Somewhat surprisingly, William Powell and Myrna Loy‘s performances together were not always in the comedic genre that suited them so well. Both were quite competent dramatic actors and Manhattan Melodrama is a great example of that. It also happened to be their first pairing, although you cannot tell because they seem so comfortable together.
The film opens on one tragedy after another for young boys Blackie (played by Mickey Rooney) and Jim. A boat catches fire resulting in the death of both their mothers and a friend. When the friend’s father takes the boys in, he is shortly thereafter trampled in a riot. The boys are raised by Father Joe and while Blackie perfects his gambling and grifting talents, Jim studies to become a lawyer. Jump to 1930s New York as Jim is elected District Attorney and Blackie is running a successful illegal gambling joint with the police tucked neatly in his pocket. It was pretty easy to predict between Clark Gable and Powell which would play the racketeer and which the upstanding politician. No casting against type here, except maybe initially for Loy. Her Eleanor character begins as the gal on Blackie’s arm, but after meeting Jim on election night, she decides she would prefer a legitimate life and relationship and later hooks up with the DA, quickly becoming his wife. Frankly, it was obvious she was better suited for Powell’s type of man anyway. Loy has never really given the hoodlum’s dame sort of impression.
The boyhood friendship between Jim and Blackie persists but the two do not see each other often and both are fully aware of the other’s morals. Unfortunately, the breakup with Eleanor has led Blackie to take up murder and Jim must take the case as his first as DA. Although “everyone” knows Blackie is the culprit, the hood provides his lawyer friend with a false piece of evidence that convinces Jim his pal could not be the killer. Matters are further complicated when Jim’s colleague threatens to let loose some “scandalous” information about the now gubernatorial candidate just before yet another Election Day. Blackie involves himself and kills the man but leaves a witness. Still-DA Jim prosecutes the case and sends his best friend toward the electric chair. Once he becomes mayor, he is given the opportunity to commute Blackie’s sentence to life’s imprisonment and so begins an overwhelming struggle.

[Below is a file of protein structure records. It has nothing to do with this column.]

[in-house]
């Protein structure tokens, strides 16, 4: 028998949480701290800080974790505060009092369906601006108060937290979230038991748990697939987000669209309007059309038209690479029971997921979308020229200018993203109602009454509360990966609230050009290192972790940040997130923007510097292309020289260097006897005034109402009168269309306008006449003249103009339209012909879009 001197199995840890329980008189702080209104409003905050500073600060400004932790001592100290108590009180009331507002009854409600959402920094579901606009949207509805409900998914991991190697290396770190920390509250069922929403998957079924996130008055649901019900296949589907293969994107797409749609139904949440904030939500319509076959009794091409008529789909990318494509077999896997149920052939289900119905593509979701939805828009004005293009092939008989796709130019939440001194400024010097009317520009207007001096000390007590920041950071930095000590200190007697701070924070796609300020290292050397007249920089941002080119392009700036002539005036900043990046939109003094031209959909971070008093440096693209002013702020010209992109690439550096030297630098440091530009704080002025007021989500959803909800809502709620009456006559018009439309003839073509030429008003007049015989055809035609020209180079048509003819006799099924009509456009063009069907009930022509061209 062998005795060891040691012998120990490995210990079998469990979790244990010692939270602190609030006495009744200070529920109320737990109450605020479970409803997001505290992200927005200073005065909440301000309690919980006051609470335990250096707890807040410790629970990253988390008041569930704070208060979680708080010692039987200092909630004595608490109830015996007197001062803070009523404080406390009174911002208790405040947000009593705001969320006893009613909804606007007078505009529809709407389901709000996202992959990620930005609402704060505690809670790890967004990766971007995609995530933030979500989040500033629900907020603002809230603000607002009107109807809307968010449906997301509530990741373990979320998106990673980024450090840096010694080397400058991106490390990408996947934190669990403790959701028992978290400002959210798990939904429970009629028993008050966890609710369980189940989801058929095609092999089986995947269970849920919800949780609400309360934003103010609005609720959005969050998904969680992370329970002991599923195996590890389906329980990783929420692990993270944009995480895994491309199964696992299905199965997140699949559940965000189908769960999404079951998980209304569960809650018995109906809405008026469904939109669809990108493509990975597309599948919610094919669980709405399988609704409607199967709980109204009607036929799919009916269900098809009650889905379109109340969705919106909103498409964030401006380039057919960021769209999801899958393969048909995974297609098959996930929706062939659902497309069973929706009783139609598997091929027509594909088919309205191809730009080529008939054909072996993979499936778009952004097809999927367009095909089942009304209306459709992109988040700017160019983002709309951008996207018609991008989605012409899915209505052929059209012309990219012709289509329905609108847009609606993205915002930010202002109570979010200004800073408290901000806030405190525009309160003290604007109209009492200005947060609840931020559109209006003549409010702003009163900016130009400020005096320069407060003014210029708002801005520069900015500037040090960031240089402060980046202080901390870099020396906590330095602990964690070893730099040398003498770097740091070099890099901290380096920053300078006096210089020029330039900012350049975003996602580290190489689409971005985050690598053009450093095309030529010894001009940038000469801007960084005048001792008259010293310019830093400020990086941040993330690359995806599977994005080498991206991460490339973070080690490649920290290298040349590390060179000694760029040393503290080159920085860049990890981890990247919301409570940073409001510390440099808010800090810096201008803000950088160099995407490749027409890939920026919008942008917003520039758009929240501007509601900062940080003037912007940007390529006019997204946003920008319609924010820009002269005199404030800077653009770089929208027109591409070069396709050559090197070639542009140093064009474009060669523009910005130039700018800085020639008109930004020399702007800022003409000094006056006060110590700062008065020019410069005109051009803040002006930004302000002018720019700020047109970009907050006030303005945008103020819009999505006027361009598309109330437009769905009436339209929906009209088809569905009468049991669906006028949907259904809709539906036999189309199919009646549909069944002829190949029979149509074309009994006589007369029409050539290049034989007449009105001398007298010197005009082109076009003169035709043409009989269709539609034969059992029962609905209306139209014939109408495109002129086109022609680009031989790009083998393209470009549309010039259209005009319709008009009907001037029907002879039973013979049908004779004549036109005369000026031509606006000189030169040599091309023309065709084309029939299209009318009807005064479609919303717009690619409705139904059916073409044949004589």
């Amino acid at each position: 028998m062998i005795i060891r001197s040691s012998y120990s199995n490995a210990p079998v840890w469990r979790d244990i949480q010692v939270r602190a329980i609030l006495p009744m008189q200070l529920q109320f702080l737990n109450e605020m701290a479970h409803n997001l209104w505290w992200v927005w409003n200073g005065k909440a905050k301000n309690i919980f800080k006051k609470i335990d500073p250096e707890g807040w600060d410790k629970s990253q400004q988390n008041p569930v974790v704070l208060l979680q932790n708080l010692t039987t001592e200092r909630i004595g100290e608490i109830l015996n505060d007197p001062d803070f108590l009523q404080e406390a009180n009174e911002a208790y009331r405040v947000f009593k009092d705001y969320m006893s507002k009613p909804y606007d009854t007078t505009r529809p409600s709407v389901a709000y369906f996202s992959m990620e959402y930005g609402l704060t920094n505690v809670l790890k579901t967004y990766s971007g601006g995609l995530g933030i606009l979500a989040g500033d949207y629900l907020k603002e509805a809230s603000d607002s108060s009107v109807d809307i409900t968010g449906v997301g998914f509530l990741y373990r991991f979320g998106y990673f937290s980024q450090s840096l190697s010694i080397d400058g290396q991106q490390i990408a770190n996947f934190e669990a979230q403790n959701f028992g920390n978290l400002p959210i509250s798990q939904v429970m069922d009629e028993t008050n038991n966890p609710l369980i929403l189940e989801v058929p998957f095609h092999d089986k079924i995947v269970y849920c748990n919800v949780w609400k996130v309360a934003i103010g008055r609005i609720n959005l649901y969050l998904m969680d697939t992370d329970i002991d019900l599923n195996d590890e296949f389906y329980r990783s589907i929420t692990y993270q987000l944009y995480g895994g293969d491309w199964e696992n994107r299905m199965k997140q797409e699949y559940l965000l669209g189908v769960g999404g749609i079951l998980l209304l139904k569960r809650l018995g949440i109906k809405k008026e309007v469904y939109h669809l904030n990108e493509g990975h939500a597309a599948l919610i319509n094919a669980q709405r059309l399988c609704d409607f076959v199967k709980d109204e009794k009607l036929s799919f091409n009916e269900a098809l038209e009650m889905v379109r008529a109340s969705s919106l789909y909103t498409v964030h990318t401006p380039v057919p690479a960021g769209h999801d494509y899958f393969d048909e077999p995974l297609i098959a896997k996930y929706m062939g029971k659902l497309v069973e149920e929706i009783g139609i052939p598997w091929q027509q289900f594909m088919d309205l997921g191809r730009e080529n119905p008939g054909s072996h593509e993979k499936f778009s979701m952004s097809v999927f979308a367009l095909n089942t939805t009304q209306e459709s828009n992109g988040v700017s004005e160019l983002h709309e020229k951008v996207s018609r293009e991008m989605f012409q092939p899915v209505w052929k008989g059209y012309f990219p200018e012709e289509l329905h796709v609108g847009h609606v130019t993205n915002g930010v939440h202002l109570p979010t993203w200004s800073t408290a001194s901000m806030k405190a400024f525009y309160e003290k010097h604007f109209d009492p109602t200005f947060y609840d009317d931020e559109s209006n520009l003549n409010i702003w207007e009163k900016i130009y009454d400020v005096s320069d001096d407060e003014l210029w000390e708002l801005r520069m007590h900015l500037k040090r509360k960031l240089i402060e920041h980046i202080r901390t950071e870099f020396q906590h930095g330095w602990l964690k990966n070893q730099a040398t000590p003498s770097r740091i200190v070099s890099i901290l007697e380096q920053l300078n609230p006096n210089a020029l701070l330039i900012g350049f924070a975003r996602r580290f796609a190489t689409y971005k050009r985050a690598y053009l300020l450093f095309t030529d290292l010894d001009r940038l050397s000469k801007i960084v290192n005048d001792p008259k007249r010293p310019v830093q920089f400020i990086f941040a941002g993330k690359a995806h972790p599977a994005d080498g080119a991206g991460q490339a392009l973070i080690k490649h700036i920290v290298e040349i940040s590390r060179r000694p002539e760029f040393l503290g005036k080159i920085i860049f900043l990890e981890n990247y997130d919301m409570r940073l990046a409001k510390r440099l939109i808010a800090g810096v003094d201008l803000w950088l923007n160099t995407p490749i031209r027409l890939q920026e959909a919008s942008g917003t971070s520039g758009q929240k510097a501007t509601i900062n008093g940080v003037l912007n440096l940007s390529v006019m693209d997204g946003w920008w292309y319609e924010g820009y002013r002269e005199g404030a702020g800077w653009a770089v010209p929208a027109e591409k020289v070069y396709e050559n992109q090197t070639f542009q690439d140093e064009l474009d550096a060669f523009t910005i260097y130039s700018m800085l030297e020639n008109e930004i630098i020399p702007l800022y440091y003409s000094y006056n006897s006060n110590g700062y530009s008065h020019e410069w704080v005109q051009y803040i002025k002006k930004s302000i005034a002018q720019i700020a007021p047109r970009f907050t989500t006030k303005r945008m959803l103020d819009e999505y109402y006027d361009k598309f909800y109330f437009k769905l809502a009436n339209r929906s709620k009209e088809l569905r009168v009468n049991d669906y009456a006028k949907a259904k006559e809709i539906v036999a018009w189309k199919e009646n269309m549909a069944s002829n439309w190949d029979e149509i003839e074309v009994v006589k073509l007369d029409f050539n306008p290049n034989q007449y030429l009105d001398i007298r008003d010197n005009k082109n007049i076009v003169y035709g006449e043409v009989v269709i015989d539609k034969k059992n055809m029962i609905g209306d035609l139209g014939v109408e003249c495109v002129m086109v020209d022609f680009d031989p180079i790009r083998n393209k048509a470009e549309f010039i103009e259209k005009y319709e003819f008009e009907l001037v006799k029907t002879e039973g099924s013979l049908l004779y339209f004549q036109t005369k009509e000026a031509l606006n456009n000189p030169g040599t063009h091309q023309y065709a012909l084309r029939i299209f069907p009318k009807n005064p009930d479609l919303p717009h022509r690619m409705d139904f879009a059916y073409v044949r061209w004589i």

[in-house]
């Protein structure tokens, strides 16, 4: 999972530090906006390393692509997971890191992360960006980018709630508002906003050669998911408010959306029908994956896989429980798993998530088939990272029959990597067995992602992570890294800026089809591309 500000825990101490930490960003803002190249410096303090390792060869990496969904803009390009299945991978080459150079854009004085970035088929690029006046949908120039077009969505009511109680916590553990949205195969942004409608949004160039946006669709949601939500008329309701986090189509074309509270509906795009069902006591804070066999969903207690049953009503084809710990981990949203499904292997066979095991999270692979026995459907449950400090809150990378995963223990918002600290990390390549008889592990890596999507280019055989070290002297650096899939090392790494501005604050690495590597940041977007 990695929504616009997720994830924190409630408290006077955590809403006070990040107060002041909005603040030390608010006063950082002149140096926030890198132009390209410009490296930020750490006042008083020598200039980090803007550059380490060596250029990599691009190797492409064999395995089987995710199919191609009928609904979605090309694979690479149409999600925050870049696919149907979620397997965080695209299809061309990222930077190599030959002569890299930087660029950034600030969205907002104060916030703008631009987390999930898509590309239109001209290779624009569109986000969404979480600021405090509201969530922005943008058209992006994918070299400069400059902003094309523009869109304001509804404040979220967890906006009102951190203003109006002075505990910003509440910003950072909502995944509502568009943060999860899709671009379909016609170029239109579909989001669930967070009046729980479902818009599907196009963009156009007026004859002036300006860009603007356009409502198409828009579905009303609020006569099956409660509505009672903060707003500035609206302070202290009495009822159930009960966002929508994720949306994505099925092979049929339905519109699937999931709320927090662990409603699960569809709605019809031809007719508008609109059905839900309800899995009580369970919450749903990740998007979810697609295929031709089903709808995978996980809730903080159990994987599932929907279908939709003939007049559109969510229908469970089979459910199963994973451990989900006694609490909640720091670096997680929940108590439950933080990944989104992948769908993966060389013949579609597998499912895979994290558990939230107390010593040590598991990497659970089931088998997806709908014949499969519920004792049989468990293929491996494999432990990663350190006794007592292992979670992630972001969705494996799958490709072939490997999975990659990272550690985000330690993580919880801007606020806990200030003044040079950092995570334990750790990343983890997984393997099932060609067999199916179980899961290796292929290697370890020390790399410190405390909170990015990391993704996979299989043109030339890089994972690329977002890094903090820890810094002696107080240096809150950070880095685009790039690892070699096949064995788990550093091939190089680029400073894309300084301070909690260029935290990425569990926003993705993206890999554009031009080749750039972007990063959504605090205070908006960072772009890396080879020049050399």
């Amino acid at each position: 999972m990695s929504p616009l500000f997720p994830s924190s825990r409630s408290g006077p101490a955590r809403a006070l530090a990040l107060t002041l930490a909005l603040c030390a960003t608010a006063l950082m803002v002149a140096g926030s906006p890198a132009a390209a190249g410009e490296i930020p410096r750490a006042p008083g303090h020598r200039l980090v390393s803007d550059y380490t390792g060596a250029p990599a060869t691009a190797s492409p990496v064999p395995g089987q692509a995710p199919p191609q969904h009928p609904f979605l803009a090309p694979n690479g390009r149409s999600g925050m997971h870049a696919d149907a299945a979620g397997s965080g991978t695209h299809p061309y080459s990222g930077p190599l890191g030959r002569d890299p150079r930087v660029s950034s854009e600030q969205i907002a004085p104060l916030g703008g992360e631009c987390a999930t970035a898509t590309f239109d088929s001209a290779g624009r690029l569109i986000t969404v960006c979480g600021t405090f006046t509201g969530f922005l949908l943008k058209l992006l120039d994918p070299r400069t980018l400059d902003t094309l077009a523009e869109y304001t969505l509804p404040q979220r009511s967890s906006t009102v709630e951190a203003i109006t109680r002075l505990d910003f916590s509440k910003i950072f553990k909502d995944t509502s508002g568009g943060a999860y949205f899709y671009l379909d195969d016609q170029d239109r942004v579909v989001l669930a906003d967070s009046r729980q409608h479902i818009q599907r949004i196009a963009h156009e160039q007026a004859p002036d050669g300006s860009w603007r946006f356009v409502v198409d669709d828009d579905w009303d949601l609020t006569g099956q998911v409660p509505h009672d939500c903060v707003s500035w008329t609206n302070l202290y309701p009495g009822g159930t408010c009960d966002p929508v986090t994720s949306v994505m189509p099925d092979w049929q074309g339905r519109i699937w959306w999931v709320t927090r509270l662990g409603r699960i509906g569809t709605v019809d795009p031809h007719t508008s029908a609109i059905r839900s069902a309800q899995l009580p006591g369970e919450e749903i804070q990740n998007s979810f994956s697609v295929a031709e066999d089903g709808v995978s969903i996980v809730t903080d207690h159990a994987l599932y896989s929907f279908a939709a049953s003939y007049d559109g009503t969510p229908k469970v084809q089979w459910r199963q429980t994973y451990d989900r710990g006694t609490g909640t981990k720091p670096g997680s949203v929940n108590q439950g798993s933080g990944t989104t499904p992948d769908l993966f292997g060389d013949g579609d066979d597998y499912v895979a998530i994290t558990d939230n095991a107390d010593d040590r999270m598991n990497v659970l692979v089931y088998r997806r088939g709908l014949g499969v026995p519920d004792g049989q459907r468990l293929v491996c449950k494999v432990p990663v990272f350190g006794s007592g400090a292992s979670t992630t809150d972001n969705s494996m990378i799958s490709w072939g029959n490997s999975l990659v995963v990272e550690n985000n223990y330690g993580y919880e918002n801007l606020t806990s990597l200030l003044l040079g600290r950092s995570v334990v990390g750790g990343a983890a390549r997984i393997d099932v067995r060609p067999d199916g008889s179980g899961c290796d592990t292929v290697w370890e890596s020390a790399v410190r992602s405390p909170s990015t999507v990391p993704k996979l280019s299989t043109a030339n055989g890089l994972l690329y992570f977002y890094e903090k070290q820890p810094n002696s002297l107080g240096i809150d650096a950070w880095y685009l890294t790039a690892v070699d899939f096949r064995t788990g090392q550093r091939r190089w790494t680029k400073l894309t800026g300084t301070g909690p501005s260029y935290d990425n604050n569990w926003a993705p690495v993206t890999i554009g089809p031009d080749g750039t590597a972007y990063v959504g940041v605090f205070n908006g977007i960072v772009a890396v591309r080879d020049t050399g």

I love the premise of Manhattan Melodrama. The concept of two friends growing up in different directions is not a new one, but the set-up between the good and evil roles allows for complicated circumstances. This easily could have been a story about the corruption of a once-honest politician in an effort to protect his shady friend, but instead Jim is presented as possibly the most honest individual that ever lived. He takes his duty as prosecutor and governor above his personal feelings. Even when Eleanor tells him she will leave if he does not offer Blackie clemency, he does not immediately resign to that course. In fact once he learns why Blackie killed the blackmailer, he is even more convinced his pal must die because “the state now has the motive” for the murder, further proving the man’s guilt. Jim’s morals go to extremes at the very conclusion of the film that I do not think would ever be seen in politics today, but I won’t give away the story.
I gave Manhattan Melodrama the middle-of-the-road rating because although the story is an interesting one, the performances did not overwhelm me and I would not go running to see it again. Powell’s character says at the end of the movie that he will try a new career. Perhaps he meant the couple should change their names to Nick and Nora Charles and pursue some detective work…but I’m just supposing.
- Manhattan Melodrama is set for 9:30 a.m. ET Feb. 1 on TCM.